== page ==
Next: , Previous: , Up: Data   [Contents][Index]


10.11 Convenience Variables

GDB provides convenience variables that you can use within GDB to hold on to a value and refer to it later. These variables exist entirely within GDB; they are not part of your program, and setting a convenience variable has no direct effect on further execution of your program. That is why you can use them freely.

Convenience variables are prefixed with ‘$’. Any name preceded by ‘$’ can be used for a convenience variable, unless it is one of the predefined machine-specific register names (see Registers). (Value history references, in contrast, are numbers preceded by ‘$’. See Value History.)

You can save a value in a convenience variable with an assignment expression, just as you would set a variable in your program. For example:

set $foo = *object_ptr

would save in $foo the value contained in the object pointed to by object_ptr.

Using a convenience variable for the first time creates it, but its value is void until you assign a new value. You can alter the value with another assignment at any time.

Convenience variables have no fixed types. You can assign a convenience variable any type of value, including structures and arrays, even if that variable already has a value of a different type. The convenience variable, when used as an expression, has the type of its current value.

show convenience

Print a list of convenience variables used so far, and their values, as well as a list of the convenience functions. Abbreviated show conv.

init-if-undefined $variable = expression

Set a convenience variable if it has not already been set. This is useful for user-defined commands that keep some state. It is similar, in concept, to using local static variables with initializers in C (except that convenience variables are global). It can also be used to allow users to override default values used in a command script.

If the variable is already defined then the expression is not evaluated so any side-effects do not occur.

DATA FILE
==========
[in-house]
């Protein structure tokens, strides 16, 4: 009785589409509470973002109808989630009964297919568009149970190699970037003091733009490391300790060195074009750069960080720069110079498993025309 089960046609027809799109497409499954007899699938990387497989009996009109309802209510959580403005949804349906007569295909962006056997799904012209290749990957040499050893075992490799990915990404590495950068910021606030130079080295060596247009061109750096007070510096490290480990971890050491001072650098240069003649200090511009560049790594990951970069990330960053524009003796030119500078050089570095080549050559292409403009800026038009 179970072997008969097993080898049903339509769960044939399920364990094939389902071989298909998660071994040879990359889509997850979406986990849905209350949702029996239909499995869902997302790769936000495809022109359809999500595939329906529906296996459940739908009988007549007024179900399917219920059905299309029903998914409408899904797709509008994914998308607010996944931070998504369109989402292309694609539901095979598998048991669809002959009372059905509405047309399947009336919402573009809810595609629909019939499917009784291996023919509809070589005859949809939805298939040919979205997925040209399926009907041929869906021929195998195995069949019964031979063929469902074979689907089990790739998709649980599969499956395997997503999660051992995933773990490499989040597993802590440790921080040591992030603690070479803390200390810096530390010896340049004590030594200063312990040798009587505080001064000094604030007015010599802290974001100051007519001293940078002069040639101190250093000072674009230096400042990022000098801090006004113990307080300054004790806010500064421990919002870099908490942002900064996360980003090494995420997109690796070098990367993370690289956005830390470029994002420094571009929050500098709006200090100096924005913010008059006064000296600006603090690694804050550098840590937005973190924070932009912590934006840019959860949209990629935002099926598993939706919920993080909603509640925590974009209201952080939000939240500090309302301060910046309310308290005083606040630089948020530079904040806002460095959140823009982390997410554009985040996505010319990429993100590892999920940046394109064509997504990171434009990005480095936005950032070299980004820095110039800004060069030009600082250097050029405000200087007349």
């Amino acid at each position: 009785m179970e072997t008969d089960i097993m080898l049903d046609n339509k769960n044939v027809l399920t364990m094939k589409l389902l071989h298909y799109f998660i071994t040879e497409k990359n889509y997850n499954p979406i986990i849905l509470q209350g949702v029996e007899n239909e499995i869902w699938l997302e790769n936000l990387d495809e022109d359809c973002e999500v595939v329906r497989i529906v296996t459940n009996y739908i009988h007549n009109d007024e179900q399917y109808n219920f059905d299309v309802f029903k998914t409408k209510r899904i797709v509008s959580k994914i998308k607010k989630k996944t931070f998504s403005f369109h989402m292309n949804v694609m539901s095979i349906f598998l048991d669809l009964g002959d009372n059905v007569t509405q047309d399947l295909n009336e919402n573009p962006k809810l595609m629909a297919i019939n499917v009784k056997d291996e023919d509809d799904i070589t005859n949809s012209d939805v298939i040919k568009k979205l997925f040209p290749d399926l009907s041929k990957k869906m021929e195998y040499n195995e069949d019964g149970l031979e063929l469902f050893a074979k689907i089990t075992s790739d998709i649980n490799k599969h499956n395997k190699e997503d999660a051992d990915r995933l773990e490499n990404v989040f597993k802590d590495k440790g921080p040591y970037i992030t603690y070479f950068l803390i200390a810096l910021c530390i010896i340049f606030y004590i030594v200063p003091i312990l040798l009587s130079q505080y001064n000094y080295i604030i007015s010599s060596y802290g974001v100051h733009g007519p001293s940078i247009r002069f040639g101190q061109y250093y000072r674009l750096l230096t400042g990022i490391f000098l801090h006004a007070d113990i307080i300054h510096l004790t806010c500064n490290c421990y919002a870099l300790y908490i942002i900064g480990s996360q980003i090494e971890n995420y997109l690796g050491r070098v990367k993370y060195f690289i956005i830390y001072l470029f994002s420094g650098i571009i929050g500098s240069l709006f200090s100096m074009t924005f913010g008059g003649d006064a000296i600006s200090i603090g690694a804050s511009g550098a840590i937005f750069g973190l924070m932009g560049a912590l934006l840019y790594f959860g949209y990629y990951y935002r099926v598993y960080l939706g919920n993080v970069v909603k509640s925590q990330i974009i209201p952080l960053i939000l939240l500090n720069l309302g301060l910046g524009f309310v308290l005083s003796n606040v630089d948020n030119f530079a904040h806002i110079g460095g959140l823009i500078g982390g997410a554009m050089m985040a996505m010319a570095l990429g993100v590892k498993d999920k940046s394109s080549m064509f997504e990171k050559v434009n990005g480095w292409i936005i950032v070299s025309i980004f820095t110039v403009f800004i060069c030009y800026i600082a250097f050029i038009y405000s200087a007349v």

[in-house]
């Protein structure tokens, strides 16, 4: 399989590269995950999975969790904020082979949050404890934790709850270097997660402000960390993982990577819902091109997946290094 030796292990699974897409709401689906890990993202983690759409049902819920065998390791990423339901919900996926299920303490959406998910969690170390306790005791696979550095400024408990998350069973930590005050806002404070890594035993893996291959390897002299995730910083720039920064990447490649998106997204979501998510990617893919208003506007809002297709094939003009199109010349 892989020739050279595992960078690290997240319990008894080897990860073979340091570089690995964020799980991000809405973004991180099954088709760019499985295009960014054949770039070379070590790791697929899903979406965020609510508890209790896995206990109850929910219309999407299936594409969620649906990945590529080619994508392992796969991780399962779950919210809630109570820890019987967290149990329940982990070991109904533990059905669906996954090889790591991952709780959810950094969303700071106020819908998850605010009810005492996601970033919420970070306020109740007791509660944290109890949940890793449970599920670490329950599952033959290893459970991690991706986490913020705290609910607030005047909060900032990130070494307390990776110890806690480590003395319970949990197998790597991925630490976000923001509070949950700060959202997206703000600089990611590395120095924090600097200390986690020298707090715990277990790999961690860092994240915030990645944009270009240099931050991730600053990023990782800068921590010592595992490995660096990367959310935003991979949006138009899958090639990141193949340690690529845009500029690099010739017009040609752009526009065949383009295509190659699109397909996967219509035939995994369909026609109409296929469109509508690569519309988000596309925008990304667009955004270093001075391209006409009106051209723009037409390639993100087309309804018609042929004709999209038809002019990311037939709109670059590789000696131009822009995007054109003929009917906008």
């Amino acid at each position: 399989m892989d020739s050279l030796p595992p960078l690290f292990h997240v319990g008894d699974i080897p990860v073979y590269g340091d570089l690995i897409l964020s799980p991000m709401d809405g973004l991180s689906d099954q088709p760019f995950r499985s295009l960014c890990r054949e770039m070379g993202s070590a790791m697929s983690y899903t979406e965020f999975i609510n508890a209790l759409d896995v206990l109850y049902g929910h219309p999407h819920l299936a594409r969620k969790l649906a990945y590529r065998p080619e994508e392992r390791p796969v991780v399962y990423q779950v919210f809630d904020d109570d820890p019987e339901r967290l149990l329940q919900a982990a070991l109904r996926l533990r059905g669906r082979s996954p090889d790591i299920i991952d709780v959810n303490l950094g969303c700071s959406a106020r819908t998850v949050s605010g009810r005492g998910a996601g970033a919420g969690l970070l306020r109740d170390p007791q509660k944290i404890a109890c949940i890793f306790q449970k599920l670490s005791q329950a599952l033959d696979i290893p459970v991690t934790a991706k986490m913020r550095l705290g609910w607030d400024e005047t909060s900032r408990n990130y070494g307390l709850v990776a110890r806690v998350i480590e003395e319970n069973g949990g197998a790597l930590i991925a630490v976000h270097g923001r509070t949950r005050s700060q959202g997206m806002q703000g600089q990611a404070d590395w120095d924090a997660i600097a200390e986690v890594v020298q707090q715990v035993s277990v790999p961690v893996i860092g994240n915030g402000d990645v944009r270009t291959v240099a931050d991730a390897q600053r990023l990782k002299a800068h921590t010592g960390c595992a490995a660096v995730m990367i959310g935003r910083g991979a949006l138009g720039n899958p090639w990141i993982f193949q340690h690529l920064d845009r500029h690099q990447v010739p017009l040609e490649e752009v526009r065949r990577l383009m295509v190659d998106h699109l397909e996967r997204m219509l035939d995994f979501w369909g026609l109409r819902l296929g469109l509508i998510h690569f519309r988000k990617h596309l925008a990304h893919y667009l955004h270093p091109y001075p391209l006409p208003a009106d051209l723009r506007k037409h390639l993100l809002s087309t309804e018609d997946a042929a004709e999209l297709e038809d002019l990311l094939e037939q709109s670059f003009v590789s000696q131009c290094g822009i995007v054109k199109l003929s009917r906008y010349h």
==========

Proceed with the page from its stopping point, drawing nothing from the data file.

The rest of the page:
One of the ways to use a convenience variable is as a counter to be incremented or a pointer to be advanced. For example, to print a field from successive elements of an array of structures:

set $i = 0
print bar[$i++]->contents

Repeat that command by typing RET.

Some convenience variables are created automatically by GDB and given values likely to be useful.

$_

The variable $_ is automatically set by the x command to the last address examined (see Examining Memory). Other commands which provide a default address for x to examine also set $_ to that address; these commands include info line and info breakpoint. The type of $_ is void * except when set by the x command, in which case it is a pointer to the type of $__.

$__

The variable $__ is automatically set by the x command to the value found in the last address examined. Its type is chosen to match the format in which the data was printed.

$_exitcode

When the program being debugged terminates normally, GDB automatically sets this variable to the exit code of the program, and resets $_exitsignal to void.

$_exitsignal

When the program being debugged dies due to an uncaught signal, GDB automatically sets this variable to that signal’s number, and resets $_exitcode to void.

To distinguish between whether the program being debugged has exited (i.e., $_exitcode is not void) or signalled (i.e., $_exitsignal is not void), the convenience function $_isvoid can be used (see Convenience Functions). For example, considering the following source code:

#include <signal.h>

int
main (int argc, char *argv[])
{
  raise (SIGALRM);
  return 0;
}

A valid way of telling whether the program being debugged has exited or signalled would be:

(gdb) define has_exited_or_signalled
Type commands for definition of ``has_exited_or_signalled''.
End with a line saying just ``end''.
>if $_isvoid ($_exitsignal)
 >echo The program has exited\n
 >else
 >echo The program has signalled\n
 >end
>end
(gdb) run
Starting program:

Program terminated with signal SIGALRM, Alarm clock.
The program no longer exists.
(gdb) has_exited_or_signalled
The program has signalled

As can be seen, GDB correctly informs that the program being debugged has signalled, since it calls raise and raises a SIGALRM signal. If the program being debugged had not called raise, then GDB would report a normal exit:

(gdb) has_exited_or_signalled
The program has exited
$_exception

The variable $_exception is set to the exception object being thrown at an exception-related catchpoint. See Set Catchpoints.

$_probe_argc
$_probe_arg0…$_probe_arg11

Arguments to a static probe. See Static Probe Points.

$_sdata

The variable $_sdata contains extra collected static tracepoint data. See Tracepoint Action Lists. Note that $_sdata could be empty, if not inspecting a trace buffer, or if extra static tracepoint data has not been collected.

$_siginfo

The variable $_siginfo contains extra signal information (see extra signal information). Note that $_siginfo could be empty, if the application has not yet received any signals. For example, it will be empty before you execute the run command.

$_tlb

The variable $_tlb is automatically set when debugging applications running on MS-Windows in native mode or connected to gdbserver that supports the qGetTIBAddr request. See General Query Packets. This variable contains the address of the thread information block.

On HP-UX systems, if you refer to a function or variable name that begins with a dollar sign, GDB searches for a user or system name first, before it searches for a convenience variable.


Next: , Previous: , Up: Data   [Contents][Index]